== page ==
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David John Dewhurst (1919–1996)

by Richard Kirsner

This article was published online in 2021

David John Dewhurst (1919–1996), biophysicist and biomedical engineer, was born Alfred Irvine Nixon on 8 January 1919 at Inglewood, Victoria, youngest of four surviving children of locally born parents Alfred Nixon, farmer, and his wife Margaret Maria, née Irvine, formerly a schoolteacher. His mother died of a postpartum haemorrhage shortly after his birth and his father died two months later after falling and fracturing his neck. Adopted by his father’s cousin, John Heyliger Dewhurst, an Anglican vicar, and his wife Winifred Maude, née Tatchell, he was renamed David John. The Dewhursts subsequently adopted a daughter with whom David was raised in suburban Melbourne. The family spent a year in Britain in 1926–27.

As a child, David immersed himself in electronics in his workshop under the stairs. Educated at Malvern Church of England Grammar School (dux 1936), he intended to follow his adoptive father into the ministry and studied classics at the University of Melbourne (BA Hons, 1940). Possessing an extraordinary memory, he would pepper his conversation with classical and literary allusions and quotations for the rest of his life.

Army service in World War II drew on Dewhurst’s technical aptitude and led him to a different career. On 3 June 1940 he enlisted in the Australian Imperial Force and joined the Australian Corps of Signals. Arriving in the Middle East in March 1941, he served in Syria with the 2/2nd Anti-Aircraft Regiment (July-September) and then in North Africa with the 2/1st Air Support Control Signals. After being hospitalised with hepatitis A in December, he embarked for Australia with his unit in February 1942. He served in regiments of the 1st Anti-Aircraft Brigade in Sydney, Brisbane, and Townsville from June, and was appointed as an acting lieutenant in December (confirmed, 1943). In January 1945 he began a radio course and, on completion in May, was posted as an instructor at the Land Headquarters School of Signals, Bonegilla, Victoria. There he met Hilda Marjorie Wilmot, an army cipher officer, whom he married on 13 December 1949 at St Mary’s Church of England, Caulfield, Melbourne.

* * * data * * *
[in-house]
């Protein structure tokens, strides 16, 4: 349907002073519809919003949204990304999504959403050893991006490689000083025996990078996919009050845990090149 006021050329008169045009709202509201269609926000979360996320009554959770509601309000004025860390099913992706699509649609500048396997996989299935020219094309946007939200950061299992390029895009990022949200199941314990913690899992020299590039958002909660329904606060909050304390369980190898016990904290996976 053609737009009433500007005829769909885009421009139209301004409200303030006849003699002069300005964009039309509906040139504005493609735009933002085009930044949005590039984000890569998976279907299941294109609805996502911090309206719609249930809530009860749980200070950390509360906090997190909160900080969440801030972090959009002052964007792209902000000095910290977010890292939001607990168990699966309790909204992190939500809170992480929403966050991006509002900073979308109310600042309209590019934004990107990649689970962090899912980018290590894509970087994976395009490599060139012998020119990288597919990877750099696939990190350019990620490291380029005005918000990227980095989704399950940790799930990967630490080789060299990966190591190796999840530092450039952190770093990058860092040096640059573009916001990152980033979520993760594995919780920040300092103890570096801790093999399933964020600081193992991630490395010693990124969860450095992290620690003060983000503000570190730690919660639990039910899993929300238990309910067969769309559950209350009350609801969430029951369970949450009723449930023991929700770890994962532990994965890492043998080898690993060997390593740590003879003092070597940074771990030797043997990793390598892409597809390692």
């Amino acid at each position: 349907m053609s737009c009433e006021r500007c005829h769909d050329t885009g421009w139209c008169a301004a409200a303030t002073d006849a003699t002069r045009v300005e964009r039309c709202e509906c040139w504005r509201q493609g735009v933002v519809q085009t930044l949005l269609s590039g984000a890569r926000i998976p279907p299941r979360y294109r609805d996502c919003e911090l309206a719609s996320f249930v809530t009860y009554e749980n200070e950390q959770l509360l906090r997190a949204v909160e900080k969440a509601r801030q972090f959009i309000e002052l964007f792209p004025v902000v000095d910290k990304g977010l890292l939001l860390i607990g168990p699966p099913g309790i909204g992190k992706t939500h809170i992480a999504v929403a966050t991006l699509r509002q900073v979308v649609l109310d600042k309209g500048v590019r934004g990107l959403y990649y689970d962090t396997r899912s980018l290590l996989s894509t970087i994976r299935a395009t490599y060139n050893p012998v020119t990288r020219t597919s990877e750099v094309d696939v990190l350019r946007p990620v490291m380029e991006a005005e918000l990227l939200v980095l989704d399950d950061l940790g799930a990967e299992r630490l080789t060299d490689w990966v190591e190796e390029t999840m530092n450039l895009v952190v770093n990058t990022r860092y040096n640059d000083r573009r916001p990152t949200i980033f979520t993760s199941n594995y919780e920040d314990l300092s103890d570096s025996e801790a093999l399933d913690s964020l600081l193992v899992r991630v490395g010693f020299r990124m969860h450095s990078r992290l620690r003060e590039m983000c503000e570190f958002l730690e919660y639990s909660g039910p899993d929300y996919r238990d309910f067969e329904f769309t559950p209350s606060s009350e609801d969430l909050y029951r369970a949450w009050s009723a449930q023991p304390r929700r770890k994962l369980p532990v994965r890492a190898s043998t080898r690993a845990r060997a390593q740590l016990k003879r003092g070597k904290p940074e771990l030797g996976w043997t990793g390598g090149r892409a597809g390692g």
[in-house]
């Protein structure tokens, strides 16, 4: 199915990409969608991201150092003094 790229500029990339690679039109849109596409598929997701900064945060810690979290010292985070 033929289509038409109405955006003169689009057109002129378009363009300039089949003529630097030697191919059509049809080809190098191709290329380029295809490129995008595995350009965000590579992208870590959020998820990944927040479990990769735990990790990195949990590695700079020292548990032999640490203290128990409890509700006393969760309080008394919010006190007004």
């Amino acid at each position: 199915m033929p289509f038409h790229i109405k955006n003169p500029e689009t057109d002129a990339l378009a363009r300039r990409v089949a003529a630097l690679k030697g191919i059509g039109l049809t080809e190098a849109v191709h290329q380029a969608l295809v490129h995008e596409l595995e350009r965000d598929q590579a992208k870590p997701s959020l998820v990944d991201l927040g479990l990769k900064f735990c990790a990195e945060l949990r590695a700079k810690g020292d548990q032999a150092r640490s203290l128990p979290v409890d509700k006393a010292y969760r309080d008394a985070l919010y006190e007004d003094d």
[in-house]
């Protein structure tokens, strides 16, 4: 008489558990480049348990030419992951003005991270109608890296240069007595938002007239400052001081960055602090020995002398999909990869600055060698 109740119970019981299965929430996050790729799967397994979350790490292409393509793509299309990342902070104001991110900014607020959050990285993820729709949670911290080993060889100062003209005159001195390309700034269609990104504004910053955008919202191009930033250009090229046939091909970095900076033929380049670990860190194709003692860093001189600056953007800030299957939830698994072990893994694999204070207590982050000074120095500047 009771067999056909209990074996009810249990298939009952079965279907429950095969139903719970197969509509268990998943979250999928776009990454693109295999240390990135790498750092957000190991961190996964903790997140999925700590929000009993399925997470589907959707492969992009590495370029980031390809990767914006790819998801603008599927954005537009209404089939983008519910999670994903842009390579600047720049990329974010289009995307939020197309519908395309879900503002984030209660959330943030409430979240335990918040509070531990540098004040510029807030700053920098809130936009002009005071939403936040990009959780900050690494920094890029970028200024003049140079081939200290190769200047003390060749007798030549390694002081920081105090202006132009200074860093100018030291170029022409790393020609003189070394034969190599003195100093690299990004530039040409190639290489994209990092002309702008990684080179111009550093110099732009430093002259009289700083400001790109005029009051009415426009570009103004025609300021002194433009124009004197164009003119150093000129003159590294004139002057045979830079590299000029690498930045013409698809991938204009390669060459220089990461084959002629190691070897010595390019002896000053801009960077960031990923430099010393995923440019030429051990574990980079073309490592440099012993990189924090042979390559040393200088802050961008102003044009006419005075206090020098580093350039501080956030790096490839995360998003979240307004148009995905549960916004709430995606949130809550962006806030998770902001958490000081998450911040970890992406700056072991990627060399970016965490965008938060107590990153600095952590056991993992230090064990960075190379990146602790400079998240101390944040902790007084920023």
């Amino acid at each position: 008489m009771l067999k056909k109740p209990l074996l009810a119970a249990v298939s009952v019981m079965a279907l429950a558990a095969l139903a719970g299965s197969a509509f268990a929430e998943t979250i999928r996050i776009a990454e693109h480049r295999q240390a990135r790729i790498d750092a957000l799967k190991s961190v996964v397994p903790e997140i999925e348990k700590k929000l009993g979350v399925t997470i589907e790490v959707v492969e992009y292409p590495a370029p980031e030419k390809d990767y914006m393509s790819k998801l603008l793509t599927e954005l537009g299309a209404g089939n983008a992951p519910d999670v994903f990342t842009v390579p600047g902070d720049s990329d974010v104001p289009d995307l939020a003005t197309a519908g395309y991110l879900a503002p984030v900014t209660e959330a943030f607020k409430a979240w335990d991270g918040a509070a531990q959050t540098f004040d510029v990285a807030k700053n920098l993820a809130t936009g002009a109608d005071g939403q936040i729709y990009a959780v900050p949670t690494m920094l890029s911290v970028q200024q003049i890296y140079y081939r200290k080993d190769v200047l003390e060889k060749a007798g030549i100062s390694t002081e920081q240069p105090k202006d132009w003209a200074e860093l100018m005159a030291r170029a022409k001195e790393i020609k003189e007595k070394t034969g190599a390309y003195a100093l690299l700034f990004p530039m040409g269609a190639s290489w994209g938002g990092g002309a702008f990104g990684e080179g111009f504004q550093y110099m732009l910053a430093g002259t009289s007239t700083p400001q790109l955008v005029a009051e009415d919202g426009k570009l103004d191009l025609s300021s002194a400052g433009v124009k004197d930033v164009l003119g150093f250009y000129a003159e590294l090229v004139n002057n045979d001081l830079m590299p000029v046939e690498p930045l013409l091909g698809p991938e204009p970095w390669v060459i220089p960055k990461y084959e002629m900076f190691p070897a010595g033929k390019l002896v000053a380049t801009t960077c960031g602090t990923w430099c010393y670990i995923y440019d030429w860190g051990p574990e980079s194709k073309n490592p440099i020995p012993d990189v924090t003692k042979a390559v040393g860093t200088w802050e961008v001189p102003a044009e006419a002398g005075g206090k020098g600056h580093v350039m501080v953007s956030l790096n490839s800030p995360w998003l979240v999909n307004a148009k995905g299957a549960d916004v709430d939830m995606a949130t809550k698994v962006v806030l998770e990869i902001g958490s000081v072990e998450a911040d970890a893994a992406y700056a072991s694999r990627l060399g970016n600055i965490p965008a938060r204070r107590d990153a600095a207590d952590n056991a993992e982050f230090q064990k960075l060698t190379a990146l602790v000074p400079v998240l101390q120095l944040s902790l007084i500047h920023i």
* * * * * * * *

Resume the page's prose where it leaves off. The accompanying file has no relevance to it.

Demobilised on 24 January 1946, Dewhurst returned to the University of Melbourne (BSc, 1949; MSc, 1952; PhD, 1959) and studied physiology and electronics. While completing his master’s degree, he took over a small electrophysiology laboratory in the department of physiology. He was appointed a lecturer in 1952. Working on a shoestring budget, he transformed his unit into a renowned centre of medical instrumentation. He liked to quote the physicist Sir Ernest (Baron) Rutherford—‘We had no money so we had to think’ (Kirsner and McKenzie 2014, 10)—and he made excellent use of army surplus electronic equipment to build instrumentation for research, teaching, and clinical purposes. In 1959 he was awarded his doctorate for research into the biophysics of cell membranes, and in 1964 he was promoted to reader in biophysics (later biophysics and biomedical engineering).

Dewhurst’s laboratory supported an active research program into human muscle function, including intracellular recording and electromyography. It was a group within which ideas flourished. The purchase in 1966 of a PDP-8 minicomputer, the first in Australia, enabled the group to acquire and process electrical and mechanical physiological data in real time. Dewhurst became an expert programmer and passed his skills onto many others. From 1961 his influential course on medical electronics for biological researchers attracted senior clinicians and researchers. Pergamon Press published his course notes as a book, Physical Instrumentation in Medicine and Biology (1966, revised 1976).